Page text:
One of my fond memories of growing up in Chicago is the hot dog joints. You can’t go more than a block or two in Chi-town without seeing the Vienna brand hot dog sign. Chicago’s hot dog joints are one of things that make it unique…Since leaving my hometown, I lived in K.C., San Antonio, and Minneapolis (among other places) and never saw anything even remotely like them.

So, when we moved to Ann Arbor, I was thrilled to discover the “Chicago Dog House”…a run down shack with the Vienna sign proudly displayed. As soon as I walked in, the smell of greasy fries hit me and I felt right at home.

The Dog House was a dump. It was crowded, noisy and had questionable cleanliness. Its counters were worn. Its tables were warped and carved up. It had a street sign “borrowed” from one of Chicago’s North Side corners. It blasted an eclectic music mix — anything from classic rock to Etta James and Leon Redbone. Behind the counter was a wall of bizarre headlines from tattered tabloids, yellowed by age and the grease in the air.

The Dog House closed last year when the city shut down its street for a major construction project. I grieved.

But recently, the shack reopened as “Ray’s Red Hots.” Of course, I had to check it out…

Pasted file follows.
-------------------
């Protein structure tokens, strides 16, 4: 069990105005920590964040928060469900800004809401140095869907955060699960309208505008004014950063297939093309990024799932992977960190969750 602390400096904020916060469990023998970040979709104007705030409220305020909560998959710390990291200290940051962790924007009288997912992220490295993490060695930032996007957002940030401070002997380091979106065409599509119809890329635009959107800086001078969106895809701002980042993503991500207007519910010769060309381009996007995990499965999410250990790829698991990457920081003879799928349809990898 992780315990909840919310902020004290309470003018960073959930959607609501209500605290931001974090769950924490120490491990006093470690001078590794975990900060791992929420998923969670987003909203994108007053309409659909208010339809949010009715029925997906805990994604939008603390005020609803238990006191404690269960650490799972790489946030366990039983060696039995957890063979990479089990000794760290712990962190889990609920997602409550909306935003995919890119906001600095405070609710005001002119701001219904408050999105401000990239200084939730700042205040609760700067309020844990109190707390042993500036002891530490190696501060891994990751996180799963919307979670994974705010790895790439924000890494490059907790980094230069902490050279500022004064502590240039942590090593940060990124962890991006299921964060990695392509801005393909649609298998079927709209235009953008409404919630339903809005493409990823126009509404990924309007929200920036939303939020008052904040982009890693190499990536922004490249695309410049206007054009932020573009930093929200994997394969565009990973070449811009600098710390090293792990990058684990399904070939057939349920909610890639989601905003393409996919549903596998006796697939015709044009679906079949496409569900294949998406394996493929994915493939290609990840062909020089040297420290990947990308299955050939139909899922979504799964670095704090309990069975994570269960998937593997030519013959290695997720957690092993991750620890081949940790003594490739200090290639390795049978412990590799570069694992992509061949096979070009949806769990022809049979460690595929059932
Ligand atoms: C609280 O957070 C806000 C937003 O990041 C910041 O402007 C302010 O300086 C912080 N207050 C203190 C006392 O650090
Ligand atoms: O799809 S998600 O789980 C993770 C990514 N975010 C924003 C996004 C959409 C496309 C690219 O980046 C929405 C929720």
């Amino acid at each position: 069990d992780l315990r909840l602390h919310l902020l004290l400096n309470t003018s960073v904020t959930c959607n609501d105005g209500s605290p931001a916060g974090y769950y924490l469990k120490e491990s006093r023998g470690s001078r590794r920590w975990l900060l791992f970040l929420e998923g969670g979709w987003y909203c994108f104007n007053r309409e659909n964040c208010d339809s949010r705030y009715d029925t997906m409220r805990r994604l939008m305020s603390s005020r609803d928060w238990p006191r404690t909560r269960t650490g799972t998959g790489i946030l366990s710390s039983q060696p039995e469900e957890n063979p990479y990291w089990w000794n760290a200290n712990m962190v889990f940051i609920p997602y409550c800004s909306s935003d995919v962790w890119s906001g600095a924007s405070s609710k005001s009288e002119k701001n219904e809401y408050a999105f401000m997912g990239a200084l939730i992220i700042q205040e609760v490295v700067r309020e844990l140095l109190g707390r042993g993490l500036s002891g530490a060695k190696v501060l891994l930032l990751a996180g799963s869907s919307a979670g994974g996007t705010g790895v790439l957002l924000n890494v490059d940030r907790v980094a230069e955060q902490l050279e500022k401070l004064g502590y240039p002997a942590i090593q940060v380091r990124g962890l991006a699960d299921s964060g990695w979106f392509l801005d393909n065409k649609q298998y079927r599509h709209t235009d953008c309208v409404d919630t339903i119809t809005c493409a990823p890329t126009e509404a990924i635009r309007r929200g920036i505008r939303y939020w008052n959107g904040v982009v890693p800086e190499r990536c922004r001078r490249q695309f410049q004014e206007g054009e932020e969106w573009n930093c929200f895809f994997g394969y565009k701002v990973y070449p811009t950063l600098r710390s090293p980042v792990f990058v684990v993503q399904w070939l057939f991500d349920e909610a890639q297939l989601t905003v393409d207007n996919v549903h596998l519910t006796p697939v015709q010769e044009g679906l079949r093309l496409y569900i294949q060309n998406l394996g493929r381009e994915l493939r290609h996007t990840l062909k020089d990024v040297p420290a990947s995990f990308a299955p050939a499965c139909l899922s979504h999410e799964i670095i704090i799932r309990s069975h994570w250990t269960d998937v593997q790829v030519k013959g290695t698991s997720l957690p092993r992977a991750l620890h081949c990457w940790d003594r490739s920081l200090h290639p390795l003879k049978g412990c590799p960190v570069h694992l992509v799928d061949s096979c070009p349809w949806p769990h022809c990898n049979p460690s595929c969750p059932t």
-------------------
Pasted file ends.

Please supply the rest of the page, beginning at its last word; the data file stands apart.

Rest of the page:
Ray’s Red Hots is clean and bright. Everything’s freshly painted and fixed up. The counter is new and the tables have been refinished. The street sign is gone. The tabloids are gone. They’re not serving Vienna brand, but something called “Red Hot Chicago.” They don’t taste quite like Viennas.

Ray’s dogs don’t have the flavor of the Chicago Dog House. Neither does the place.

So what’s the point???

Too many radio stations are like Ray’s Red Hots. There’s nothing wrong with them. They’re technically competent. They’re clean. They’re professional.

But something is missing…call it charisma, the “X-factor,” a certain specialness or even quirkiness.

For example, as a Chicagoan, I grew up listening to Larry Lujack. He wasn’t the most smooth and professional announcer. He screwed up sometimes. He had dead air sometimes. I think that made listeners pay more attention. They knew they weren’t listening to a machine.

Lujack was a star on WLS. Its smooth-as-silk midday jock Bernie Allen was a personality that only I would remember.

This isn’t unusual. One of the things I’ve learned doing research is that some of the most compelling personalities are ones that most “radio professionals” would think flat out suck! But they’ve made a personal connection to listeners in their communities.

Think about your friends. Are they perfect? Or do they have certain “schticks” that make them interesting, amusing or endearing?

Ideally, a radio station is like a friend to the listener. There’s a personal connection, and a hometown connection. But too many stations today sound like they’re from a cookie cutter and could literally be from anywhere.

What about your stations? Are they like Chicago Dog House, or Ray’s? Are they merely professional, or do they have flavor ?